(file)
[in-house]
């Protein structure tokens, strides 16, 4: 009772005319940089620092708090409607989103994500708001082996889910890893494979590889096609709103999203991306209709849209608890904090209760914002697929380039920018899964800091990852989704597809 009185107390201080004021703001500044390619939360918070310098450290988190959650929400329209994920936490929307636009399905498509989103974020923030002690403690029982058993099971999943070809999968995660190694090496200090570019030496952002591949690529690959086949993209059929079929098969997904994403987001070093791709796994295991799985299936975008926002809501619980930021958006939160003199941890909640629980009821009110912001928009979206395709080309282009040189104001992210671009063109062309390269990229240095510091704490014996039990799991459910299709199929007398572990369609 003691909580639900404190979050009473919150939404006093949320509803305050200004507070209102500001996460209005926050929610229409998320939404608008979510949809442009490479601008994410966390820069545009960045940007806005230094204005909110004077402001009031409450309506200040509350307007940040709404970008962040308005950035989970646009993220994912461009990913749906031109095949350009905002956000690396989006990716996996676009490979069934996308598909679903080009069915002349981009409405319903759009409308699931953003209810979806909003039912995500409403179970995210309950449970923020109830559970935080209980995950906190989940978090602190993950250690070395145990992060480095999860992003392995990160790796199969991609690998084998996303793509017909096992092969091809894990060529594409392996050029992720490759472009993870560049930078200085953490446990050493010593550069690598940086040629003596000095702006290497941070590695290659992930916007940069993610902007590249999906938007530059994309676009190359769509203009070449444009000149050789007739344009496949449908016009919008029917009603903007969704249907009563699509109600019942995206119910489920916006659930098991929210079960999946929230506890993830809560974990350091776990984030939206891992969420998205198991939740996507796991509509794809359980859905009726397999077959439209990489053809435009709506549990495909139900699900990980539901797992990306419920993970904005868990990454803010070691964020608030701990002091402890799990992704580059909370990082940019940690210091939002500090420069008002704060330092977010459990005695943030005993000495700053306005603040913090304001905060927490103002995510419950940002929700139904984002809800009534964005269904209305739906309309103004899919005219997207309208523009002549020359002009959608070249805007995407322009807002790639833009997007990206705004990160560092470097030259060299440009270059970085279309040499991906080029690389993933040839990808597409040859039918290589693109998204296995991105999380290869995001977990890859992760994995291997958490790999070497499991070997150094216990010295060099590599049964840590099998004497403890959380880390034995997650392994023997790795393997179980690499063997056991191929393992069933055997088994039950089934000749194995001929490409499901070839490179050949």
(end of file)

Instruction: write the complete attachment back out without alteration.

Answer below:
[in-house]
């Protein structure tokens, strides 16, 4: 009772005319940089620092708090409607989103994500708001082996889910890893494979590889096609709103999203991306209709849209608890904090209760914002697929380039920018899964800091990852989704597809 009185107390201080004021703001500044390619939360918070310098450290988190959650929400329209994920936490929307636009399905498509989103974020923030002690403690029982058993099971999943070809999968995660190694090496200090570019030496952002591949690529690959086949993209059929079929098969997904994403987001070093791709796994295991799985299936975008926002809501619980930021958006939160003199941890909640629980009821009110912001928009979206395709080309282009040189104001992210671009063109062309390269990229240095510091704490014996039990799991459910299709199929007398572990369609 003691909580639900404190979050009473919150939404006093949320509803305050200004507070209102500001996460209005926050929610229409998320939404608008979510949809442009490479601008994410966390820069545009960045940007806005230094204005909110004077402001009031409450309506200040509350307007940040709404970008962040308005950035989970646009993220994912461009990913749906031109095949350009905002956000690396989006990716996996676009490979069934996308598909679903080009069915002349981009409405319903759009409308699931953003209810979806909003039912995500409403179970995210309950449970923020109830559970935080209980995950906190989940978090602190993950250690070395145990992060480095999860992003392995990160790796199969991609690998084998996303793509017909096992092969091809894990060529594409392996050029992720490759472009993870560049930078200085953490446990050493010593550069690598940086040629003596000095702006290497941070590695290659992930916007940069993610902007590249999906938007530059994309676009190359769509203009070449444009000149050789007739344009496949449908016009919008029917009603903007969704249907009563699509109600019942995206119910489920916006659930098991929210079960999946929230506890993830809560974990350091776990984030939206891992969420998205198991939740996507796991509509794809359980859905009726397999077959439209990489053809435009709506549990495909139900699900990980539901797992990306419920993970904005868990990454803010070691964020608030701990002091402890799990992704580059909370990082940019940690210091939002500090420069008002704060330092977010459990005695943030005993000495700053306005603040913090304001905060927490103002995510419950940002929700139904984002809800009534964005269904209305739906309309103004899919005219997207309208523009002549020359002009959608070249805007995407322009807002790639833009997007990206705004990160560092470097030259060299440009270059970085279309040499991906080029690389993933040839990808597409040859039918290589693109998204296995991105999380290869995001977990890859992760994995291997958490790999070497499991070997150094216990010295060099590599049964840590099998004497403890959380880390034995997650392994023997790795393997179980690499063997056991191929393992069933055997088994039950089934000749194995001929490409499901070839490179050949």